Our View: Public parks, private homes

Tuesday , March 18, 2014 - 2:22 PM

Editorial Board

There is justifiable concern over a private home being built within the area of Zion National Park. In Kolob Canyon there remains about 3,000 acres of private land. An owner has chosen to build a home there. That is, of course, the owner’s right. Nevertheless, these areas are meant to retain a pristine beauty, and the inclusion of a home, no matter what its quality, erodes the natural beauty of the park.

It’s not uncommon to have isolated pockets of private land within the confines of public park lands. One solution toward preventing more private structures invading wilderness lands is to have agreements by recreational developers — whether ski resorts or biking and hiking efforts — to purchase these isolated pockets of private land located within nearby public lands and parks. Such agreements could be written into the deals.

Unfortunately, that option doesn’t appear likely for Zion National Park. Officials are hoping that Congress will allocate money for the park to buy the private land, but with the bad economy that’s probably a tough sale.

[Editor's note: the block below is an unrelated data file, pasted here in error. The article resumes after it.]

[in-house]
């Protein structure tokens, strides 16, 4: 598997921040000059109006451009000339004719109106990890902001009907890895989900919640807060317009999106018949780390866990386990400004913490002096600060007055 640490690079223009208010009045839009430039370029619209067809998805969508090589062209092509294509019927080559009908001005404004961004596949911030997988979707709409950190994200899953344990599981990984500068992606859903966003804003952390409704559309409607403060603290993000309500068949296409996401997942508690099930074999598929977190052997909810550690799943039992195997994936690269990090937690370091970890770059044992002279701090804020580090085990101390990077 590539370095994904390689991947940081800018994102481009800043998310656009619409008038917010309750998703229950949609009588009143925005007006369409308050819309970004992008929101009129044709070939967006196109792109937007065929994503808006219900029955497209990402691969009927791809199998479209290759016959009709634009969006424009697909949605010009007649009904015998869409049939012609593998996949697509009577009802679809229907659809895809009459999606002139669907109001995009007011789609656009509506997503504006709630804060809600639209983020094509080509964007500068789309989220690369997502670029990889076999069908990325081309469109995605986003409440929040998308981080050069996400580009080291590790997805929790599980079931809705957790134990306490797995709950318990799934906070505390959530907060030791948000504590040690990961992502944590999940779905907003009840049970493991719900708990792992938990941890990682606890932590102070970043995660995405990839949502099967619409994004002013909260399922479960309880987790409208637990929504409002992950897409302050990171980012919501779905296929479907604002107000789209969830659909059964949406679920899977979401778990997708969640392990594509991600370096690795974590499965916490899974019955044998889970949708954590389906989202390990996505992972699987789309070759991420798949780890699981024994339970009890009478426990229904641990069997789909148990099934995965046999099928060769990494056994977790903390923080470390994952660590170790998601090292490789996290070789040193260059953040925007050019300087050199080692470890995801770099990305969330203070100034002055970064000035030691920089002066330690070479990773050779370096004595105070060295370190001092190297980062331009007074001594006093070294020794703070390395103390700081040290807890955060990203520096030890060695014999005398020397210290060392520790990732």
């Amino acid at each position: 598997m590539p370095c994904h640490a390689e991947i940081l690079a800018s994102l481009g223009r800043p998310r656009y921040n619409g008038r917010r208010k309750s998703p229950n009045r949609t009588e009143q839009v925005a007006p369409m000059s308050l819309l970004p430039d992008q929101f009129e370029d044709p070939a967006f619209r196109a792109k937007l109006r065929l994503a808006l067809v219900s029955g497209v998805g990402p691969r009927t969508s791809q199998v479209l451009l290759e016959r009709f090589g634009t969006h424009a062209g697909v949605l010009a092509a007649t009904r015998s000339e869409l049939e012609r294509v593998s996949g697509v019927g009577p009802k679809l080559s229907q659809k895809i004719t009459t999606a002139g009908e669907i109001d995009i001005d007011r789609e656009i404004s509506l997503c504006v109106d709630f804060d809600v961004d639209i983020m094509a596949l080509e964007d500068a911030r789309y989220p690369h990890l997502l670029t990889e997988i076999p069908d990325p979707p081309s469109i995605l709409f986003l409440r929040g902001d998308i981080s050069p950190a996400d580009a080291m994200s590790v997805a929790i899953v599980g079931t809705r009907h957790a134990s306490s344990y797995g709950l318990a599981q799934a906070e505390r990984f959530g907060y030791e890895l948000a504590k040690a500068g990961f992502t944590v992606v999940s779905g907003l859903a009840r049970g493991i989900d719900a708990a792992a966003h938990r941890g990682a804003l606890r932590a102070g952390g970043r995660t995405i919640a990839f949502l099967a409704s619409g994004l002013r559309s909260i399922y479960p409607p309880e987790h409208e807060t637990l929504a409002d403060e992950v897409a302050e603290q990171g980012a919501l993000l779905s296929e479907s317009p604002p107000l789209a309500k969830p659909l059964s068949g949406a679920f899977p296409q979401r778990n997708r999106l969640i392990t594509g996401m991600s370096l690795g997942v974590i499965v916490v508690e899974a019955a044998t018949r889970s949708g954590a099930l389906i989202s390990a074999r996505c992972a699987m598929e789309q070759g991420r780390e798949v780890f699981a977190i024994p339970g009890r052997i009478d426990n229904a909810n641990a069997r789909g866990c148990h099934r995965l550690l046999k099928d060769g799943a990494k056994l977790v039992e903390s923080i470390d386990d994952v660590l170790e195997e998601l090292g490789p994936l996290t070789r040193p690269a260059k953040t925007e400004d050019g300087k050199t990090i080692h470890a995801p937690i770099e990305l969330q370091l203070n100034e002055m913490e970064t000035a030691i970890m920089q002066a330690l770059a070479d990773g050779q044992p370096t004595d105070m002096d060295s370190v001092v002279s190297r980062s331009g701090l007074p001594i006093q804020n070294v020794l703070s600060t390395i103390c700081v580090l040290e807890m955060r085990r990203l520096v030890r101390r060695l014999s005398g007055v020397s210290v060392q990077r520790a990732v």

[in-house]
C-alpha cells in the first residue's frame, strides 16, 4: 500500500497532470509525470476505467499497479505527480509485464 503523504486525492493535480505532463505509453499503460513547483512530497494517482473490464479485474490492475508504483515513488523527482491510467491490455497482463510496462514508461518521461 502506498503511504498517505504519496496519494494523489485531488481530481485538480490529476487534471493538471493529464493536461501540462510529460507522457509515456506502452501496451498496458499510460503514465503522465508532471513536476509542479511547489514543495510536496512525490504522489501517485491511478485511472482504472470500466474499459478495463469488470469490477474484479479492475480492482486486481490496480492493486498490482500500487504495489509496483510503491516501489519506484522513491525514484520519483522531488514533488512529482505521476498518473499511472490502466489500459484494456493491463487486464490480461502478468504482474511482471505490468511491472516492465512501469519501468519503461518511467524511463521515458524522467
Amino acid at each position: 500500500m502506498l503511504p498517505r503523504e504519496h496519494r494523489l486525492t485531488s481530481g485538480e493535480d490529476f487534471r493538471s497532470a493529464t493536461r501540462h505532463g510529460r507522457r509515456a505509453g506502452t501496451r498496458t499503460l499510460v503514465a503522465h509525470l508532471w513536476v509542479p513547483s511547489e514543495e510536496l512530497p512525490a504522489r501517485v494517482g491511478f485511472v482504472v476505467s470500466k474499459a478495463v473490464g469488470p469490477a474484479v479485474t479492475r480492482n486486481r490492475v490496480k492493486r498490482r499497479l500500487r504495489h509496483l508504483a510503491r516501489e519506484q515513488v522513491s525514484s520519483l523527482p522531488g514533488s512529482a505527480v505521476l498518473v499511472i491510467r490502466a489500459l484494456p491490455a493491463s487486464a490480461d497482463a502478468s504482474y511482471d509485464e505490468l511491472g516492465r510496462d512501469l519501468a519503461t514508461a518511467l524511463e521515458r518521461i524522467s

With 3,000 acres of potential land for homes, the prospect of thousands of structures intruding into the park’s terrain is a possibility. One concern that park supporters have expressed is that the presence of large windows in homes will affect the stargazing at the park. Considered a "dark park," Zion National Park is a favored location for stargazers.

There needs to be an effort to buy the pockets of private land within the parks. The best solution to achieving these prevention measures is through the private sector.

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